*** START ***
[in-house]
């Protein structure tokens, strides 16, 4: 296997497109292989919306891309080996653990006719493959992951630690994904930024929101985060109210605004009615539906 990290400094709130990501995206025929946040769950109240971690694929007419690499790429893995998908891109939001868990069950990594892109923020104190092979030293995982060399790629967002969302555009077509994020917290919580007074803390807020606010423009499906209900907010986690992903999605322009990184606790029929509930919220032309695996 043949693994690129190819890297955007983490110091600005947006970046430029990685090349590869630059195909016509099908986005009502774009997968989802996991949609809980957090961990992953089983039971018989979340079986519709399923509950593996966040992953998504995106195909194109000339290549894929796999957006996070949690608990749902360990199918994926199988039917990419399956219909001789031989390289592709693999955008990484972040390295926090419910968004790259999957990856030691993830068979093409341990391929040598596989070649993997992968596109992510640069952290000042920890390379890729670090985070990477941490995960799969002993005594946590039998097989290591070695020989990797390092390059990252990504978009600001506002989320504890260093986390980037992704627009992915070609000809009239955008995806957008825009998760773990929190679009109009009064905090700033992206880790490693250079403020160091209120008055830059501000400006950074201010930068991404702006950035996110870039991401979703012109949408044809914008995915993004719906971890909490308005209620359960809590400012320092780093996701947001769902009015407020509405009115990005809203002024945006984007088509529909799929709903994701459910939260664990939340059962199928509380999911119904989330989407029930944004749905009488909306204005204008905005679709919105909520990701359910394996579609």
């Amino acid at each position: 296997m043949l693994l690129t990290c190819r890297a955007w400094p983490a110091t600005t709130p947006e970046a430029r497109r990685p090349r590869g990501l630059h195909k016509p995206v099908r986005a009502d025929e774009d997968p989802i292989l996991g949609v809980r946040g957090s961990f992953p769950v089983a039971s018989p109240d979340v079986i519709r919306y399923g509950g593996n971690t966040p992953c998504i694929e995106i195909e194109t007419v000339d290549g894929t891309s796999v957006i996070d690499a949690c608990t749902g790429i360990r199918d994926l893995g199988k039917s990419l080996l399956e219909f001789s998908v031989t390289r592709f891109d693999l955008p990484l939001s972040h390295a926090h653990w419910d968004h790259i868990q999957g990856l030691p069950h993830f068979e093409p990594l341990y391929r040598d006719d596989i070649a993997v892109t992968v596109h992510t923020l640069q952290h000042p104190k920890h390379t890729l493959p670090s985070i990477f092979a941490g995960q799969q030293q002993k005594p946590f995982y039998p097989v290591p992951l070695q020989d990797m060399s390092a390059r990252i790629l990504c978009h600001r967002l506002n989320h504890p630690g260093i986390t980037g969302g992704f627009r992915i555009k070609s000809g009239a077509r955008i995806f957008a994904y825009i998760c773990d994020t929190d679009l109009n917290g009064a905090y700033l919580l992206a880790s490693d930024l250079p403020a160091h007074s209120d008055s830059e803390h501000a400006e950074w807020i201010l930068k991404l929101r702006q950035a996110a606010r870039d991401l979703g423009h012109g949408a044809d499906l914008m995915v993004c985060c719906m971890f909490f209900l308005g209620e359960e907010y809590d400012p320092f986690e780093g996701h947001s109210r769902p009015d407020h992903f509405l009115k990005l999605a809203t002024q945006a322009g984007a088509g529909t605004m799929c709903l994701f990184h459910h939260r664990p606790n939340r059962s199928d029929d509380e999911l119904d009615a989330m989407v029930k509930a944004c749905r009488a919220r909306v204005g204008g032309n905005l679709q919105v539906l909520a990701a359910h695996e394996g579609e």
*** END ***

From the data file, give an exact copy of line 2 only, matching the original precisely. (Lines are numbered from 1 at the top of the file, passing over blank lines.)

């Protein structure tokens, strides 16, 4: 296997497109292989919306891309080996653990006719493959992951630690994904930024929101985060109210605004009615539906 990290400094709130990501995206025929946040769950109240971690694929007419690499790429893995998908891109939001868990069950990594892109923020104190092979030293995982060399790629967002969302555009077509994020917290919580007074803390807020606010423009499906209900907010986690992903999605322009990184606790029929509930919220032309695996 043949693994690129190819890297955007983490110091600005947006970046430029990685090349590869630059195909016509099908986005009502774009997968989802996991949609809980957090961990992953089983039971018989979340079986519709399923509950593996966040992953998504995106195909194109000339290549894929796999957006996070949690608990749902360990199918994926199988039917990419399956219909001789031989390289592709693999955008990484972040390295926090419910968004790259999957990856030691993830068979093409341990391929040598596989070649993997992968596109992510640069952290000042920890390379890729670090985070990477941490995960799969002993005594946590039998097989290591070695020989990797390092390059990252990504978009600001506002989320504890260093986390980037992704627009992915070609000809009239955008995806957008825009998760773990929190679009109009009064905090700033992206880790490693250079403020160091209120008055830059501000400006950074201010930068991404702006950035996110870039991401979703012109949408044809914008995915993004719906971890909490308005209620359960809590400012320092780093996701947001769902009015407020509405009115990005809203002024945006984007088509529909799929709903994701459910939260664990939340059962199928509380999911119904989330989407029930944004749905009488909306204005204008905005679709919105909520990701359910394996579609």